The play focuses on Macbeth, a respected Scottish general. When he is met with three witches who claim that he will one day become king, he becomes obsessed with the idea. With encouragement from his wife, he takes violent action to secure the position for himself and ensure that nothing will stand between him and that power. However, like most characters who attempt to master their fate, a trail of destruction and bloodshed follows the new king as the tragedy unfolds and the consequences of ambition are revealed.
The production featured several skilled performers, but Wolf Singer and Emma Dalton as Macbeth and Lady Macbeth easily stood out among their costars. Singer gave a chilling performance as the power-hungry king. At the beginning of the show, Macbeth came off as a charismatic protagonist, which made his descent into madness especially compelling. The initial charm that he gave to character earned him sympathy at first, as Singer made the character seem to show genuine regret over his actions in an emotional monologue in Act III. However, that sympathy was soon turned on its head, as Macbeth's own feelings took a sharp turn. As Macbeth came to revel in violence, Wolf Singer showed this in a truly frightening way, through manic laughter and other unsettling details. Emma Dalton, who played Lady Macbeth, performed with just as much skill as Singer, making for an impressive duo on stage. Dalton quickly made a good impression, as Lady Macbeth's first monologue was filled with passion and emotion, which continued throughout the play, and Lady Macbeth's own descent into insanity was portrayed in a unique, yet equally as effective, manor. Adding to the ominous atmosphere of the show, Josie Leanza, Izzy Lachey, and Clare Graff all gave spectacular performances as the Witches, with well-choreographed movements and all-around eerie stage presence. Combined, these performances created a hair-raising atmosphere that was rarely broken.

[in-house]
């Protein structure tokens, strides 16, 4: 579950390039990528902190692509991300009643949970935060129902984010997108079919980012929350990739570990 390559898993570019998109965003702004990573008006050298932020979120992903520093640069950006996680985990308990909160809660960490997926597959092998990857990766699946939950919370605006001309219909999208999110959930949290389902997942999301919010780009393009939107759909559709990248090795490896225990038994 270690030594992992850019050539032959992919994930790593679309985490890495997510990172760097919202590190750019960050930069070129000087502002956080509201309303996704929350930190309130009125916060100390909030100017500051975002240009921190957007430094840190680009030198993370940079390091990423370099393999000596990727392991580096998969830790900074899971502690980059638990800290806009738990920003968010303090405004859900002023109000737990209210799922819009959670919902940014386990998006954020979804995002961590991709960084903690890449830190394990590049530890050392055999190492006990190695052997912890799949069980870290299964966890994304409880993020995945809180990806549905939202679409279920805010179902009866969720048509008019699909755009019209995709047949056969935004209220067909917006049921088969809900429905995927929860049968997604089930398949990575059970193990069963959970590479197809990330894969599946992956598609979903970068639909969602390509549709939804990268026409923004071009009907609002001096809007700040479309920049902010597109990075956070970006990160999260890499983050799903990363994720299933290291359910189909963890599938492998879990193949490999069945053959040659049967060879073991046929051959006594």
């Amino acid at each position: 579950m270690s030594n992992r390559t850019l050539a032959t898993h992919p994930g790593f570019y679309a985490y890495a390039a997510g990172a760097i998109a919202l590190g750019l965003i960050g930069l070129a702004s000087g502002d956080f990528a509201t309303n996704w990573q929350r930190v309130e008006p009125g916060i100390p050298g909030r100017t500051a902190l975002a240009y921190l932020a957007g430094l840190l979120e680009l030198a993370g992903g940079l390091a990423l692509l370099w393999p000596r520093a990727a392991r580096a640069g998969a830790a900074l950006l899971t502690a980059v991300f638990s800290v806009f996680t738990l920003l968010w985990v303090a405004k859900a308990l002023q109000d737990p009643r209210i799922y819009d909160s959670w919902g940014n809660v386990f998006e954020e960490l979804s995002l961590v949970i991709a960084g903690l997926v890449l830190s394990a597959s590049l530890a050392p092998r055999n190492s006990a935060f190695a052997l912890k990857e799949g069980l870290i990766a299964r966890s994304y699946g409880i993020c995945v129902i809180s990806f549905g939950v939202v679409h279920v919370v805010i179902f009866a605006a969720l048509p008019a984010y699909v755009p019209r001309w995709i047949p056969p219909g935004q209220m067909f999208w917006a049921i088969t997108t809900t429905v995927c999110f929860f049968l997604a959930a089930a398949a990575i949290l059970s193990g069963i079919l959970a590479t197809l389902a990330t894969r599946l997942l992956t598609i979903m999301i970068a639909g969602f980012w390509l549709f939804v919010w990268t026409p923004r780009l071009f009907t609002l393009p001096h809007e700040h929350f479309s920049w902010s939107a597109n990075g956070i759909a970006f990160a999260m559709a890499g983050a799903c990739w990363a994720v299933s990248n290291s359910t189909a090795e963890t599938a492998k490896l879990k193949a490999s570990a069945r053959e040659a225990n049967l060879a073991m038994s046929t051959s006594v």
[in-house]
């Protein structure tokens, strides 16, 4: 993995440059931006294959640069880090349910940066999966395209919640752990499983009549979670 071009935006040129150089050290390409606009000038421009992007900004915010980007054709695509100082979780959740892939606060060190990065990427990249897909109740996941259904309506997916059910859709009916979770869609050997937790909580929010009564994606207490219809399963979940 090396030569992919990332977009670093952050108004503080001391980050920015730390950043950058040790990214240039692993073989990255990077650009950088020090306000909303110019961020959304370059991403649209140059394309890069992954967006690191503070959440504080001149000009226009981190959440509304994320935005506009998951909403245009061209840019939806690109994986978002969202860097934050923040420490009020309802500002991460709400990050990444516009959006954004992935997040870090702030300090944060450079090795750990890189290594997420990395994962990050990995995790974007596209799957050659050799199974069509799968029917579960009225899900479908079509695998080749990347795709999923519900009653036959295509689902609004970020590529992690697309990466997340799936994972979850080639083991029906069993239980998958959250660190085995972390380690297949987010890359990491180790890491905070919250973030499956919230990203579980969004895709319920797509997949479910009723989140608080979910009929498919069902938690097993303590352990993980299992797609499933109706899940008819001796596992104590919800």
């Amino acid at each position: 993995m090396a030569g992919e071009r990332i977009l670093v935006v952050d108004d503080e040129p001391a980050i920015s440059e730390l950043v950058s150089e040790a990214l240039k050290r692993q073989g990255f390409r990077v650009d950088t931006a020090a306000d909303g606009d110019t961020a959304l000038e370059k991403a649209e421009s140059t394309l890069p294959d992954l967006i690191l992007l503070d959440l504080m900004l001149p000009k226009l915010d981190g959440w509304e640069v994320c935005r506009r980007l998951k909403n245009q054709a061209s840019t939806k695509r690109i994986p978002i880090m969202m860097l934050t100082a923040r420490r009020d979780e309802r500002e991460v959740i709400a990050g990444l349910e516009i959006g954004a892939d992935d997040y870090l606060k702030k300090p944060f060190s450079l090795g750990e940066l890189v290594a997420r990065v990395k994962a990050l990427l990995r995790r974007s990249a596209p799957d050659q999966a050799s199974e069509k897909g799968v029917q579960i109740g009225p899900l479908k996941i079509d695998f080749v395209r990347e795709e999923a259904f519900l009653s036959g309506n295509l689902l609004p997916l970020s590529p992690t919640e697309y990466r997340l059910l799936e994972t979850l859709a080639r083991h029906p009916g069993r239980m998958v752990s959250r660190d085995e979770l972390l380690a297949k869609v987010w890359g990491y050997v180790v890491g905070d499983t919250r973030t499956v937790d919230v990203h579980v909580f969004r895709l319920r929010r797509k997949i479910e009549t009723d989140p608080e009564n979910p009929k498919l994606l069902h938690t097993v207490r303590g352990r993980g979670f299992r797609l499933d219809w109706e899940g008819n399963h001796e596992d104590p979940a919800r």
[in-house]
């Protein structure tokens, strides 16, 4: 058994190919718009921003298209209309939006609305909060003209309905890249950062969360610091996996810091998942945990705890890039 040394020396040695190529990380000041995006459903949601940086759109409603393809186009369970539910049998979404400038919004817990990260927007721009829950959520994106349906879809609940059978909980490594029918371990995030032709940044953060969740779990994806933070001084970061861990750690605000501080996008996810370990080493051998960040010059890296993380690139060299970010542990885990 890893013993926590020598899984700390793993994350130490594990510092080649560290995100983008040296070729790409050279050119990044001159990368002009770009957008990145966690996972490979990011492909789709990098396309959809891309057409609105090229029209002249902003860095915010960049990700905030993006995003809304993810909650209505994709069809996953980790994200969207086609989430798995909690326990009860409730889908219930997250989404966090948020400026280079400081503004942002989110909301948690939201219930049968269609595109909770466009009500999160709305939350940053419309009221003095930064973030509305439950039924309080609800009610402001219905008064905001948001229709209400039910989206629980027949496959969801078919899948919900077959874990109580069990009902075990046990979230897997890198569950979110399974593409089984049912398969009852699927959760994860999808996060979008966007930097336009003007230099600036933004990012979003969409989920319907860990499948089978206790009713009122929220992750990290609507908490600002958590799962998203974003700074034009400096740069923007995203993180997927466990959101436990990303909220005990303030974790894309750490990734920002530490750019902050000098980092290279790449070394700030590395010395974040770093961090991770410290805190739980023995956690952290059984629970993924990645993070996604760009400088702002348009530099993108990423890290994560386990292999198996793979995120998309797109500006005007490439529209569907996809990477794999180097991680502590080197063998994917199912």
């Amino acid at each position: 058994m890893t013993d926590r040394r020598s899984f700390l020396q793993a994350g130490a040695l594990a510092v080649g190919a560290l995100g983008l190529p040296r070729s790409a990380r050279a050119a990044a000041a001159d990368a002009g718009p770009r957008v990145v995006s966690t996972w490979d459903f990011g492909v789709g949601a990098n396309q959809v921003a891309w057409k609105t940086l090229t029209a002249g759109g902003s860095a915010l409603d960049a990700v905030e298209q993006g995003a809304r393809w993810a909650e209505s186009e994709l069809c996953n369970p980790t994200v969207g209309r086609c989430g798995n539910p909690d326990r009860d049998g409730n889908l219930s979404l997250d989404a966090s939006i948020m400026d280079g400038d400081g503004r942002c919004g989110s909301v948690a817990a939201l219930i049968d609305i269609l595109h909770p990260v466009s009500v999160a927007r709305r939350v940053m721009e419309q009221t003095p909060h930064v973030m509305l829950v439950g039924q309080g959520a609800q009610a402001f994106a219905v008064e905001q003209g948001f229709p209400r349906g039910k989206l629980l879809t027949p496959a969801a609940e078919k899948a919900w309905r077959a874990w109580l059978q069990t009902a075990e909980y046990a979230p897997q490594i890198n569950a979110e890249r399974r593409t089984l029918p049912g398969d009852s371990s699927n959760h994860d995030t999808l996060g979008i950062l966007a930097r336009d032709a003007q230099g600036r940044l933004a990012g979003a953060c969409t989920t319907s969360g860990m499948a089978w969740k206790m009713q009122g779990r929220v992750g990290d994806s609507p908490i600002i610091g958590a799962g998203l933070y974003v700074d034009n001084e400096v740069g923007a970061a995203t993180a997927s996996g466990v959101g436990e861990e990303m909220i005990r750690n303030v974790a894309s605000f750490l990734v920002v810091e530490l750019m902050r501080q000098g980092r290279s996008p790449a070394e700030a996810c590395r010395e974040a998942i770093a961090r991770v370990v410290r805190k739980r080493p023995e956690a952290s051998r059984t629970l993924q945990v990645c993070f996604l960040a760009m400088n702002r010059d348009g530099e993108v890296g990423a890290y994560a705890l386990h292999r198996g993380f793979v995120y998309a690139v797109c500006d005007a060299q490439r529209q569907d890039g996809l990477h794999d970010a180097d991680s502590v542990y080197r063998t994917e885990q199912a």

The cast, however, was not the only thing contributing to the macabre mood of the show. In a show as gory as Macbeth, it is vital to have good usage of fake blood and special effects makeup, and the hair and makeup crew, led by Lizzy Rebber and Sci Redding, did not disappoint. With realistic fake blood and well-applied makeup, this crew made the dead bodies, ghosts, and Witches all appear disturbingly real. There were also other unique details that made the hair and makeup stand out, such as colored contact lenses and hairstyles that reflected the characters, particularly Macbeth and his change of hairstyle to reflect his deteriorating mental state and conscience.
While there were many elements and characters in this show, the Walnut Hills lead and ensemble performers, and hair and makeup crew stood out among the rest. With authentic lead performances from Wolf Singer and Emma Dalton, complemented by the Witches and well-executed special effects makeup, these groups contributed to a successful production of Macbeth.
Macbeth (Wolf Singer) is horrified by Duncan’s blood on his hands in Walnut Hills High School’s production of Macbeth.
Excerpts From Other Top Reviews
"On top of each outstanding aspect of this show comes the makeup crew, designed by Lizzy Rebber, Sci Redding, and crew. Without the unbelievable job of makeup that was preserved throughout this show, it truly would not be as breathtaking. The smallest details brought the utmost attention to people's eyes. The crew had slowly adjusted Macbeth's hair every few scenes to represent his uprising madness. They had also molded his face to create a mask, along with the quick but astonishing makeup applied to the walking dead's faces. Not only makeup but props, lights, and sound as well. Every crew had remarkably followed through with their contributions. Executing their cues flawlessly and building masterpieces to make the performance feel almost lifelike."